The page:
Aw’ve Turned Mi Bit O’ Garden O’er Samuel Laycock

Aw’ve turned mi bit o’ garden o’er,
An’ set mi seed an’ o;
Soa neaw aw’ve done, aw’ll rest a bit,
An’ sit an’ watch it grow.
It’s noice to have a little spot,
Wheer one can ceawer ’em down,
A quiet comfortable place,
Eawtside o’ th’ busy teawn,
Wheer one can sit an’ smoke the’r poipe,
An’ have a friendly chat,
Or read th’ newspapper o’er a bit,
Or talk abeawt Shurat;
Or listen to some owd mon’s tale,
Some vet’ran come fro’ th’ wars;
Aw loike to yer ’em spin the’r yarn,
An’ show the’r wounds an’ scars.
One neet aw thowt aw’d tak’ a walk
As far as th’ Hunter’s Teawer,
To beg a daisy root or two:
Tom’s gan me mony afleawer.
They’re bloomin’ i’ mi garden neaw,
Aw’ve sich a bonny show;
Aw’ve daisies, pinks, carnations, too,
An’ pollyants an’ o.
Yo’ couldn’t think heaw preawd aw feel,
O’ every plant an’ fleawer;
Aw couldn’t ha’ cared for childer moor,
Aw’ve nursed’em mony a heawer.
But tho’ they neaw look fresh an’ fair,
They’ll droop the’r yeads an’ dee;
They hanno lung to tarry here,
They’re just loike yo’ an’ me.
Dark-lookin’ cleawds are gatherin’ reawnd,
Aw think it’s beawn to rain;
Ther’s nowt could pleos me better neaw,
Aw should be rare and fain!
Mi bit o’ seed wants deggin’ o’er,
To help to mak’ it spreawt;
It’s summat loike a choild’s first teeth,
’At wanten helpin’ eawt.
But aw’ll be off, afore aw’m wet,
It’s getten reet agate;
An’ while it comes aw think aw’ll get
A bit o’ summat t’ ate;
For, oh, it is a hungry job,
This workin’ eawt o’ th’ door;
Th’ committee should alleaw for this,
An’ give one rayther moor.
Aw should so loike a good blow eawt,
A feed off beefsteak pie;
But aw can ne’er get nowt loike that
Wi’ th’ bit aw draw, not I!
Aw’m glad enough o’ porritch neaw,
Or tothrey cold potates;
Iv aw can get enoo o’ these,
Aw’st do till th’ factory gates.
It’s welly gan o’er rainin’, so
Aw’ll have another look,
An’ see heaw th’ gardens’s gettin on;
An’ then aw’ll get a book,
An’ read an heawer or two for th’ woife,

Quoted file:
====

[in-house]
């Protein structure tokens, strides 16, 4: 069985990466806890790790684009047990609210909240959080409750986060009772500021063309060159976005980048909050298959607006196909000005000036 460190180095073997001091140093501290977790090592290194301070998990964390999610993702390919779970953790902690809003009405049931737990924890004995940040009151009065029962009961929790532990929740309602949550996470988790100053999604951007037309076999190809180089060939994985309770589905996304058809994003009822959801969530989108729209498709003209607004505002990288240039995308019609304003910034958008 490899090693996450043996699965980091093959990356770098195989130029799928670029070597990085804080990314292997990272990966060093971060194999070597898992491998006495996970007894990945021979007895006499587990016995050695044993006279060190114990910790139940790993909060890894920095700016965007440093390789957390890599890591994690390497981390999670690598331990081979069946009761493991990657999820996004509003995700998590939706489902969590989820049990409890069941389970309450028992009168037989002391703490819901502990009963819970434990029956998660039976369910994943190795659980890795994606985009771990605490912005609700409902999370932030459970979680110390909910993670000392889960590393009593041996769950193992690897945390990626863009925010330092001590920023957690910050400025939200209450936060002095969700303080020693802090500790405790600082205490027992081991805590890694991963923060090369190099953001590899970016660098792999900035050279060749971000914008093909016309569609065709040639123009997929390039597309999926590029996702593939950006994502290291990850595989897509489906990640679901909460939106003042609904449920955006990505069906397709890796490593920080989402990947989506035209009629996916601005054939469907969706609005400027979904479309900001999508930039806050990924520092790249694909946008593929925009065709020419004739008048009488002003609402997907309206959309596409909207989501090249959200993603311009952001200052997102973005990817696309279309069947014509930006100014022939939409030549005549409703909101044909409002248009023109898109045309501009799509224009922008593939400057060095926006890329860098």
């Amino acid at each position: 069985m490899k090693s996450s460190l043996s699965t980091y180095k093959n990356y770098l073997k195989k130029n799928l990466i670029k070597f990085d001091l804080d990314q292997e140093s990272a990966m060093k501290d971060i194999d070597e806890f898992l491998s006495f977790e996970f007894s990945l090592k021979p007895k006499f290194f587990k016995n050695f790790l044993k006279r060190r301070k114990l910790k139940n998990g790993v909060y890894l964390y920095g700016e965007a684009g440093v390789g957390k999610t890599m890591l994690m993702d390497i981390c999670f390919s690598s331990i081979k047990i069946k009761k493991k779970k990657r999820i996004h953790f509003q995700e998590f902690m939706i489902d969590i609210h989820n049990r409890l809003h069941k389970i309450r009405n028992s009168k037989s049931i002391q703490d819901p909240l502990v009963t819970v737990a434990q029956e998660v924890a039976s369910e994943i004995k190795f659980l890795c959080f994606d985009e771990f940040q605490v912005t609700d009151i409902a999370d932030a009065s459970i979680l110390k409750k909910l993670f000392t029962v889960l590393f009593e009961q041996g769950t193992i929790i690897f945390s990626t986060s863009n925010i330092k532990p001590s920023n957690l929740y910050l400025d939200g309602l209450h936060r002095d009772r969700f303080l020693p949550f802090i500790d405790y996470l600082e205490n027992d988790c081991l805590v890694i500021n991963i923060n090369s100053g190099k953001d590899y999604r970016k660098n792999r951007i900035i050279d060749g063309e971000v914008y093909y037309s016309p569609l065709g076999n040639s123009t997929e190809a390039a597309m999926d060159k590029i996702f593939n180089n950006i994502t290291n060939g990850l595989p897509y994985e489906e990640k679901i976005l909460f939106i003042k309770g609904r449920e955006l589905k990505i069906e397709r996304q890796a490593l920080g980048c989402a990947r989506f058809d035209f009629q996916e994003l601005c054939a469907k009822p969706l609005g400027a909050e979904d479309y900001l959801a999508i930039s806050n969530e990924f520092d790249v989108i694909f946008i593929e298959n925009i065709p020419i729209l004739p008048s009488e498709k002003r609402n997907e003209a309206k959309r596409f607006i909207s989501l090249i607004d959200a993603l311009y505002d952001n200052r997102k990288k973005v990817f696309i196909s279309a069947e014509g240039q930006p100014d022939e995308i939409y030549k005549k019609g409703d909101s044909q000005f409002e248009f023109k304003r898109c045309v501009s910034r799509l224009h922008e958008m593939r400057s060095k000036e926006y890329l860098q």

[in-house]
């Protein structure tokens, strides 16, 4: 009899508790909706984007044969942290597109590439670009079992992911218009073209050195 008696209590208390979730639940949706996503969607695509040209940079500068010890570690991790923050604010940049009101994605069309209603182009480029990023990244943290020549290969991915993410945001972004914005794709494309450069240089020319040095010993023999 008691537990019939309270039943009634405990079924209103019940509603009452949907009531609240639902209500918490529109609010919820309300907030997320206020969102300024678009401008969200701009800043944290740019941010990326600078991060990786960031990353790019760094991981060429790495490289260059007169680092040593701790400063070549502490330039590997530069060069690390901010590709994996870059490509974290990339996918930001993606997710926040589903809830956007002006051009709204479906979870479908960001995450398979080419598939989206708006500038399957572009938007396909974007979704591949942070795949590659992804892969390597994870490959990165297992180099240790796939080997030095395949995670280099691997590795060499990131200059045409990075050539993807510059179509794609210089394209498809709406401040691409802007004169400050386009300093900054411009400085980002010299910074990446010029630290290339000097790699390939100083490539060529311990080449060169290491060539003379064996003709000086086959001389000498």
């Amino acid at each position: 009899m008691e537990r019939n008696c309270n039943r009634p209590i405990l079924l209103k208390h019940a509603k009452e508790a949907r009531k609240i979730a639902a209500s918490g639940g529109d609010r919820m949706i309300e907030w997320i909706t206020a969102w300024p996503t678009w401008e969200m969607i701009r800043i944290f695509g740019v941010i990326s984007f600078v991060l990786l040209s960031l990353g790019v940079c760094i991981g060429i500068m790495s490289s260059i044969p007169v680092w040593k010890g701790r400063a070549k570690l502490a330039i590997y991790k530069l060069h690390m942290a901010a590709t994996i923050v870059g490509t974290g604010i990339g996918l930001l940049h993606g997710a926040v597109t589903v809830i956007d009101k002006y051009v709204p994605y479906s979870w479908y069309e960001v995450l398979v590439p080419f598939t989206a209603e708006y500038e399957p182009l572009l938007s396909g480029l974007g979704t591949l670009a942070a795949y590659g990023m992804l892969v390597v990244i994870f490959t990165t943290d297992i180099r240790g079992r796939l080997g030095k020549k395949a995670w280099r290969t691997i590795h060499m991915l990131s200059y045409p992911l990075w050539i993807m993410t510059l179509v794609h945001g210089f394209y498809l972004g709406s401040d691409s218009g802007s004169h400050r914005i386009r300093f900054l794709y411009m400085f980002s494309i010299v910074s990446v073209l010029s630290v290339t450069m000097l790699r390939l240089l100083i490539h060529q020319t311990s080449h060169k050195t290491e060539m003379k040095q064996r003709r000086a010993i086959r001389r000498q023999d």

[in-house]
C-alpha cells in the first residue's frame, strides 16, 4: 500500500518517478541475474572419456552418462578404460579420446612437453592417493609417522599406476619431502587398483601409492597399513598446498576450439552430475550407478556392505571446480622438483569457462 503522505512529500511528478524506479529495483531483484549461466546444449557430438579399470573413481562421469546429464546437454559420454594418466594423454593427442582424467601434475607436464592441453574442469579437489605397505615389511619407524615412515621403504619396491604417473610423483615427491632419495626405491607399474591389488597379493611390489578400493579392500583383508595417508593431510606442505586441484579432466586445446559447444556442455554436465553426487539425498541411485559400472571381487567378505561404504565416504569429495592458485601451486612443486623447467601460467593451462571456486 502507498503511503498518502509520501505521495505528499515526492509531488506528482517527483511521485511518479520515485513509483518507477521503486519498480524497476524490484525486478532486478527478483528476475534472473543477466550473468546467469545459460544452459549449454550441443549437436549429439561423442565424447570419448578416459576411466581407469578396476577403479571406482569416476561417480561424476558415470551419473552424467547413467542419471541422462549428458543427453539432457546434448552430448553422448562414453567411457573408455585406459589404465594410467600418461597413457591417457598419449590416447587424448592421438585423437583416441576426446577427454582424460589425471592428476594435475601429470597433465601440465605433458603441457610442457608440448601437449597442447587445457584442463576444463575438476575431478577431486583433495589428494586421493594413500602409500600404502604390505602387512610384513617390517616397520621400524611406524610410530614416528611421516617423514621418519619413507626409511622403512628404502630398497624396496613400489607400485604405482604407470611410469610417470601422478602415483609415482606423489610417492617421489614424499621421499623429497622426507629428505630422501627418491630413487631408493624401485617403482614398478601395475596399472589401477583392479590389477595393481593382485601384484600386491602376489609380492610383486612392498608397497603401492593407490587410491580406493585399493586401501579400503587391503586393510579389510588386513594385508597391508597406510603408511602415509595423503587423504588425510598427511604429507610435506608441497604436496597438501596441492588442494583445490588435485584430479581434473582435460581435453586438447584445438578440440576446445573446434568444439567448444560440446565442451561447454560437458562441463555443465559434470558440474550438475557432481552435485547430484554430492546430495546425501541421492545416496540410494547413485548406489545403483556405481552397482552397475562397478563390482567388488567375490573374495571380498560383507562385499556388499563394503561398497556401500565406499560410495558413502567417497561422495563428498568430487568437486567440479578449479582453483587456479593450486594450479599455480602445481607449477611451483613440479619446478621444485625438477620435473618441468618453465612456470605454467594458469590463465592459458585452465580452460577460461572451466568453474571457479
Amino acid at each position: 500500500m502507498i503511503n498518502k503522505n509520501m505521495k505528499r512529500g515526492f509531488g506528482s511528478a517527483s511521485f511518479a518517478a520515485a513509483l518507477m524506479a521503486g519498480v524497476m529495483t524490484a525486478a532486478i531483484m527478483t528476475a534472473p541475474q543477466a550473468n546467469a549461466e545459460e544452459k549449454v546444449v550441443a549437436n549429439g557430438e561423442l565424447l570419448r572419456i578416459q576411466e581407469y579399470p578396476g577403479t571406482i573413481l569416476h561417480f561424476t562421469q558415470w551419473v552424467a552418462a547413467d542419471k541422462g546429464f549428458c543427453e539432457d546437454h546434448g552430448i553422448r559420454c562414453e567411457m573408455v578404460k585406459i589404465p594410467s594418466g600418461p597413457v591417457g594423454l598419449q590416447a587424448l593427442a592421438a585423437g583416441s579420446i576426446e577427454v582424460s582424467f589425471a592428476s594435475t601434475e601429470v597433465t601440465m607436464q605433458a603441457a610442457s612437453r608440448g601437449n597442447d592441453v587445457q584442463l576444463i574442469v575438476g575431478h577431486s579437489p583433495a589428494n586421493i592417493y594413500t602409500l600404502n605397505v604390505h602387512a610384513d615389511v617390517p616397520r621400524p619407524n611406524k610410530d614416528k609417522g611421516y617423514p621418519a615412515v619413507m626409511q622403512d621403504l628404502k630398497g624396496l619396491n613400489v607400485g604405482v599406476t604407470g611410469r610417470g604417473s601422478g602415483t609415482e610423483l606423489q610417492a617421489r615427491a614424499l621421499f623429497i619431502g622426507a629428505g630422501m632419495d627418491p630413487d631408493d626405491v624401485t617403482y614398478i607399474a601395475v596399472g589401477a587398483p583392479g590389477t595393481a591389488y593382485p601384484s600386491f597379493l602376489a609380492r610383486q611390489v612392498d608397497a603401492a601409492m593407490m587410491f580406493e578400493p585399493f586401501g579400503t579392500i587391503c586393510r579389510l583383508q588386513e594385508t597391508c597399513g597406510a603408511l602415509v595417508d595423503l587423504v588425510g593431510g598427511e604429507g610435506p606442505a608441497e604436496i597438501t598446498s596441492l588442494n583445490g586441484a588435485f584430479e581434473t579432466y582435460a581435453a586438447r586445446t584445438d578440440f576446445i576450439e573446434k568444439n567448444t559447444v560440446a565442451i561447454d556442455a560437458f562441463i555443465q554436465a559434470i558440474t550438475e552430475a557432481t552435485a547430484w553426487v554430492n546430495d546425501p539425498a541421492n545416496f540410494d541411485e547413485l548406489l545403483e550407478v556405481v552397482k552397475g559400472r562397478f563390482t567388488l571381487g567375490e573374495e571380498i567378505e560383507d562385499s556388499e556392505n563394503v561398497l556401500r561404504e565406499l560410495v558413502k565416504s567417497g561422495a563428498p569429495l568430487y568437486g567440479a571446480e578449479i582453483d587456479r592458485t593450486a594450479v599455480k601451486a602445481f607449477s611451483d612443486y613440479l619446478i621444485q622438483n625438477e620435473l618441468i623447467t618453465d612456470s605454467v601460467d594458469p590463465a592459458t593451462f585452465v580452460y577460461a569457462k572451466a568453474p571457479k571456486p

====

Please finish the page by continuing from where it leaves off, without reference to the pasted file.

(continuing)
An’ sing a bit for Ted;
Then poo mi clogs off, fasten th’ doors,
An’ walk upsteers to bed.

Title:Aw've Turned Mi Bit o' Garden O'er

Author:Samuel Laycock

Publication:Manchester University Press

Published in:Manchester


Keywords:charity, dialect, domesticity, poverty, unemployment


Although this poem is in the common ballad metre its four sixteen-line stanzas are a different grouping to most of the poems of its type which usually opt for octets. Perhaps the reason for these longer stanzas is its very different tone and subject, and the fact that the poem contains quite long descriptions of the daily routine of the unemployed who find themselves filling their days in very different ways from their former working lives during the Cotton Famine.

Aside from the practical aspects of the encouragement of unemployed workers to supplement their diets with homegrown vegetables, this poem celebrates an increased appreciation of nature (or at least horticulture) through enforced leisure time. Although there are descritpions of the effects of poverty, the overall register is of stoic resignation, with an added sense that something is being gained from the experience. In this regard, the poem relates to others in the database which describe the educational programmes begun during the Cotton Famine. This is one of eleven Cotton Famine poems which feature in Brian Hollingworth’s Songs of the People: Lancashire dialect poetry of the industrial revolution (Manchester: Manchester University Press, 1977), the most significant anthology of such works during the twentieth century.

- SR.